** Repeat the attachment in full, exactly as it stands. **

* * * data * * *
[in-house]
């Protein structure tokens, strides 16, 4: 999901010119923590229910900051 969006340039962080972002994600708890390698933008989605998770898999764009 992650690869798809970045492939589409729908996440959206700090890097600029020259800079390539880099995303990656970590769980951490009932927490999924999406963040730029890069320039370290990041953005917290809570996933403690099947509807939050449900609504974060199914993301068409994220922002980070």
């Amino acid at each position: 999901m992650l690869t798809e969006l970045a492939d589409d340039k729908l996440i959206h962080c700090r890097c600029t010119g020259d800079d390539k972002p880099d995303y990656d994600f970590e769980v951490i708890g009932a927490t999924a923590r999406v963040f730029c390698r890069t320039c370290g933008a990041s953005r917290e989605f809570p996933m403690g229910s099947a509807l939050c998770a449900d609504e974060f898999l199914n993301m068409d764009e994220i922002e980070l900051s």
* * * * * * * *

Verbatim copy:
[in-house]
């Protein structure tokens, strides 16, 4: 999901010119923590229910900051 969006340039962080972002994600708890390698933008989605998770898999764009 992650690869798809970045492939589409729908996440959206700090890097600029020259800079390539880099995303990656970590769980951490009932927490999924999406963040730029890069320039370290990041953005917290809570996933403690099947509807939050449900609504974060199914993301068409994220922002980070």
């Amino acid at each position: 999901m992650l690869t798809e969006l970045a492939d589409d340039k729908l996440i959206h962080c700090r890097c600029t010119g020259d800079d390539k972002p880099d995303y990656d994600f970590e769980v951490i708890g009932a927490t999924a923590r999406v963040f730029c390698r890069t320039c370290g933008a990041s953005r917290e989605f809570p996933m403690g229910s099947a509807l939050c998770a449900d609504e974060f898999l199914n993301m068409d764009e994220i922002e980070l900051s």